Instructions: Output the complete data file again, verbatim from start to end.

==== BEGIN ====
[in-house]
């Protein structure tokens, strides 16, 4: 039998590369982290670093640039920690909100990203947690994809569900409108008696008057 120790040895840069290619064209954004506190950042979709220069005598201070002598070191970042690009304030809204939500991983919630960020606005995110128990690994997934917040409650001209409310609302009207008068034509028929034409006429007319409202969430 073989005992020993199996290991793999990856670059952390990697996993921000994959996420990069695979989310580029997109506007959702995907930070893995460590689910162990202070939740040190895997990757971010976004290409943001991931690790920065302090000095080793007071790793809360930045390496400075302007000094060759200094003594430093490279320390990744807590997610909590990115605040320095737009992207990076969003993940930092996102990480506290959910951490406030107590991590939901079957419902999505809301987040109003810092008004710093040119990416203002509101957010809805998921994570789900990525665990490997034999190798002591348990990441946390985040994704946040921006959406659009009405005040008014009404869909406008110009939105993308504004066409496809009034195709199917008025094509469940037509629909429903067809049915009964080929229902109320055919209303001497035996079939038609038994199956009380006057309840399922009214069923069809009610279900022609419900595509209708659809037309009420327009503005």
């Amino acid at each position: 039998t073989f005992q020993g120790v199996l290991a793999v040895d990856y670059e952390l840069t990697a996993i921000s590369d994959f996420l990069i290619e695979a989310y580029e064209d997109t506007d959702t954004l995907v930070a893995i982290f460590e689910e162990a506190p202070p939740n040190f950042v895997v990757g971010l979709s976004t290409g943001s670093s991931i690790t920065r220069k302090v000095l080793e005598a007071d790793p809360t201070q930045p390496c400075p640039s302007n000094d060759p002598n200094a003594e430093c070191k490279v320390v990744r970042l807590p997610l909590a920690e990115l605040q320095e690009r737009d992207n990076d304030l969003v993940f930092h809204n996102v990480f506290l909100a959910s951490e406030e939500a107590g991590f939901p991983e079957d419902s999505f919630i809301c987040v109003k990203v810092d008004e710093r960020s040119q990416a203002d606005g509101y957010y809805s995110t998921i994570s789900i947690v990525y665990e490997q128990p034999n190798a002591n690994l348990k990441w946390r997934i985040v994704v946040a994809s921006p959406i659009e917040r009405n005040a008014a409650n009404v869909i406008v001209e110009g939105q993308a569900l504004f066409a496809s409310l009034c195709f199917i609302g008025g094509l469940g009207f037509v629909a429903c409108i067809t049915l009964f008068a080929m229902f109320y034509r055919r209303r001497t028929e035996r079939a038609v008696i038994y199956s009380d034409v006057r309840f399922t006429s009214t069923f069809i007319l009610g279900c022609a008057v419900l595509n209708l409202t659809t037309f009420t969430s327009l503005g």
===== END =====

[in-house]
């Protein structure tokens, strides 16, 4: 039998590369982290670093640039920690909100990203947690994809569900409108008696008057 120790040895840069290619064209954004506190950042979709220069005598201070002598070191970042690009304030809204939500991983919630960020606005995110128990690994997934917040409650001209409310609302009207008068034509028929034409006429007319409202969430 073989005992020993199996290991793999990856670059952390990697996993921000994959996420990069695979989310580029997109506007959702995907930070893995460590689910162990202070939740040190895997990757971010976004290409943001991931690790920065302090000095080793007071790793809360930045390496400075302007000094060759200094003594430093490279320390990744807590997610909590990115605040320095737009992207990076969003993940930092996102990480506290959910951490406030107590991590939901079957419902999505809301987040109003810092008004710093040119990416203002509101957010809805998921994570789900990525665990490997034999190798002591348990990441946390985040994704946040921006959406659009009405005040008014009404869909406008110009939105993308504004066409496809009034195709199917008025094509469940037509629909429903067809049915009964080929229902109320055919209303001497035996079939038609038994199956009380006057309840399922009214069923069809009610279900022609419900595509209708659809037309009420327009503005």
């Amino acid at each position: 039998t073989f005992q020993g120790v199996l290991a793999v040895d990856y670059e952390l840069t990697a996993i921000s590369d994959f996420l990069i290619e695979a989310y580029e064209d997109t506007d959702t954004l995907v930070a893995i982290f460590e689910e162990a506190p202070p939740n040190f950042v895997v990757g971010l979709s976004t290409g943001s670093s991931i690790t920065r220069k302090v000095l080793e005598a007071d790793p809360t201070q930045p390496c400075p640039s302007n000094d060759p002598n200094a003594e430093c070191k490279v320390v990744r970042l807590p997610l909590a920690e990115l605040q320095e690009r737009d992207n990076d304030l969003v993940f930092h809204n996102v990480f506290l909100a959910s951490e406030e939500a107590g991590f939901p991983e079957d419902s999505f919630i809301c987040v109003k990203v810092d008004e710093r960020s040119q990416a203002d606005g509101y957010y809805s995110t998921i994570s789900i947690v990525y665990e490997q128990p034999n190798a002591n690994l348990k990441w946390r997934i985040v994704v946040a994809s921006p959406i659009e917040r009405n005040a008014a409650n009404v869909i406008v001209e110009g939105q993308a569900l504004f066409a496809s409310l009034c195709f199917i609302g008025g094509l469940g009207f037509v629909a429903c409108i067809t049915l009964f008068a080929m229902f109320y034509r055919r209303r001497t028929e035996r079939a038609v008696i038994y199956s009380d034409v006057r309840f399922t006429s009214t069923f069809i007319l009610g279900c022609a008057v419900l595509n209708l409202t659809t037309f009420t969430s327009l503005g």